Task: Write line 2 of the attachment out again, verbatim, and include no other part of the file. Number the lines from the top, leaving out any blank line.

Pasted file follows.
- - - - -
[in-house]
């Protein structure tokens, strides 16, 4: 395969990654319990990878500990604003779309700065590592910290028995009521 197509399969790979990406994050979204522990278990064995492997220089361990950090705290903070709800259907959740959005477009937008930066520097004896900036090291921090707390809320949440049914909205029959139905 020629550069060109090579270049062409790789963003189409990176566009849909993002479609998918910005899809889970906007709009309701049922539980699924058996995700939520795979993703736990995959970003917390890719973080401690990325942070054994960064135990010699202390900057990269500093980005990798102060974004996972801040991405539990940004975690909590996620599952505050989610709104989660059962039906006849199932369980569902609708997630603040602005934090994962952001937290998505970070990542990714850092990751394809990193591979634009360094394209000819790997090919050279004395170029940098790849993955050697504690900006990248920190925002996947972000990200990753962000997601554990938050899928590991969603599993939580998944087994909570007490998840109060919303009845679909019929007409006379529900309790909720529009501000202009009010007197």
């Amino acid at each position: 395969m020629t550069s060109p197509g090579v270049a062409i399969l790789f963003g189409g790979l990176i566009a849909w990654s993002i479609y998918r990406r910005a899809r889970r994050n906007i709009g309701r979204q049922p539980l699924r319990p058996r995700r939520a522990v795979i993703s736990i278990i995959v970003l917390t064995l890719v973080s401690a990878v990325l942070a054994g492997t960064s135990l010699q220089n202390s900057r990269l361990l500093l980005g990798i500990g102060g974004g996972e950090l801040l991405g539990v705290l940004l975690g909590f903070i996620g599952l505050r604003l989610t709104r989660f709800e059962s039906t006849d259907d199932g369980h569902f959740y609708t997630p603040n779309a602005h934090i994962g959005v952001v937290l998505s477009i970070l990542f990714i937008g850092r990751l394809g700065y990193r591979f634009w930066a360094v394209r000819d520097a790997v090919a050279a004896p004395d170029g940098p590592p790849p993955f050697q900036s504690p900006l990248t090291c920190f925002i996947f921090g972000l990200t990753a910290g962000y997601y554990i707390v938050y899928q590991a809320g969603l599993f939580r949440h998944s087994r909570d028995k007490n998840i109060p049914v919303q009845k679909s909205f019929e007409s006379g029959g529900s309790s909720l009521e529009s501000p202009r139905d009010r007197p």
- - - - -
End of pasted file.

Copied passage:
């Protein structure tokens, strides 16, 4: 395969990654319990990878500990604003779309700065590592910290028995009521 197509399969790979990406994050979204522990278990064995492997220089361990950090705290903070709800259907959740959005477009937008930066520097004896900036090291921090707390809320949440049914909205029959139905 020629550069060109090579270049062409790789963003189409990176566009849909993002479609998918910005899809889970906007709009309701049922539980699924058996995700939520795979993703736990995959970003917390890719973080401690990325942070054994960064135990010699202390900057990269500093980005990798102060974004996972801040991405539990940004975690909590996620599952505050989610709104989660059962039906006849199932369980569902609708997630603040602005934090994962952001937290998505970070990542990714850092990751394809990193591979634009360094394209000819790997090919050279004395170029940098790849993955050697504690900006990248920190925002996947972000990200990753962000997601554990938050899928590991969603599993939580998944087994909570007490998840109060919303009845679909019929007409006379529900309790909720529009501000202009009010007197």